Description: Challenge to environmental reviews conducted for oil and gas lease sales on public lands in Montana.
WildEarth Guardians v. U.S. Bureau of Land Management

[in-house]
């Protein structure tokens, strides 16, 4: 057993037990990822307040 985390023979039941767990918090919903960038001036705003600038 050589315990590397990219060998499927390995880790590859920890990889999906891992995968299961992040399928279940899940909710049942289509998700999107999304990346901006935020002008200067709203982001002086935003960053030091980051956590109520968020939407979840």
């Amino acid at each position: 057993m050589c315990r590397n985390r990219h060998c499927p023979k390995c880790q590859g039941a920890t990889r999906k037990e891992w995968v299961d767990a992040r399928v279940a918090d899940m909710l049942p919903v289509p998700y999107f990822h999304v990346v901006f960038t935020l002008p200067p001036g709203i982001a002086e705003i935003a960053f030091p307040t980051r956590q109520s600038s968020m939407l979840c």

Filing Date Type File Action Taken Summary 05/01/2020 Order Download Findings of no significant impact and leases vacated and matter remanded to BLM for further analysis of environmental impacts. Citing Shortcomings in NEPA Analysis of Cumulative Climate and Groundwater Impacts, Montana Federal Court Vacated Oil and Gas Leases. The federal district court for the District of Montana vacated 287 oil and gas leases issued by the U.S. Bureau of Land Management (BLM) in December 2017 and March 2018 because the environmental assessments for the lease sales failed to meet National Environmental Policy Act (NEPA) requirements, including by failing to take a hard look at cumulative climate change impacts. The court said BLM should have catalogued past, present, and reasonably foreseeable actions and analyzed their combined environmental impact but that in this case the four environmental assessments for each of the planning areas did not discuss the other areas even though the EAs covered land sold in the same lease sale. Noting this failure to catalogue even other federal agency projects, the court rejected BLM’s arguments that compliance with NEPA’s cumulative impacts requirements was “impossible.” In addition, the court said neither the “tiering” of the EAs to the resource management plans for the planning areas nor the placing of an individual lease sale’s greenhouse gas emissions in context with statewide and national emissions satisfied cumulative impact requirements. Although the court acknowledged that climate change “certainly poses unique challenges in the cumulative impact analysis,” the court said the “large-scale nature of environmental issues like climate change show why cumulative impacts analysis proves vital to the overall NEPA analysis.” The court stated: “[I]f BLM ever hopes to determine the true impact of its projects on climate change, it can do so only by looking at projects in combination with each other, not simply in the context of state and nation-wide emissions.” In addition to the shortcomings in the cumulative climate impacts analysis, the court found that BLM did not take a hard look at groundwater impacts and failed to provide an adequate explanation for its decision not to consider alternatives suggested by one of the plaintiffs that included groundwater protection measures. 05/08/2019 Reply Download Plaintiffs filed reply in support of motion for summary judgment and response in opposition to defendants' cross-motion for summary judgment. 02/22/2019 Motion for Summary Judgment Download Memorandum filed by plaintiffs in support of motion for summary judgment. 05/15/2018 Complaint Download Complaint filed. Lawsuit in Montana Federal Court Challenged NEPA Reviews for Oil and Gas Lease Sales. Two environmental groups, a Montana landowner, and the owners of an orchard in Montana filed a lawsuit in the federal district court for the District of Montana challenging the U.S. Bureau of Land Management’s (BLM’s) compliance with the National Environmental Policy Act (NEPA) in connection with BLM’s oil and gas lease sales for almost 150,000 acres of public lands in Montana. The plaintiffs alleged that BLM failed to address impacts on groundwater and also failed to address impacts on greenhouse gas emissions and climate change impacts, “perpetuating the fundamental disconnect between the federal government’s management of public lands and the changing climate.” The plaintiffs asserted that BLM’s environmental assessments for the lease sales failed to adequately quantify cumulative emissions; failed to accurately quantify direct and indirect emissions from oil and gas development; failed to monetize the economic costs of greenhouse gas emissions from the lease sales; and failed to provide any measure to demonstrate the context and intensity of the greenhouse gas emissions from the lease sales. The plaintiffs contended that in the absence of this information neither the public nor BLM could compare the costs and benefits of the lease sales or make informed choices between alternatives.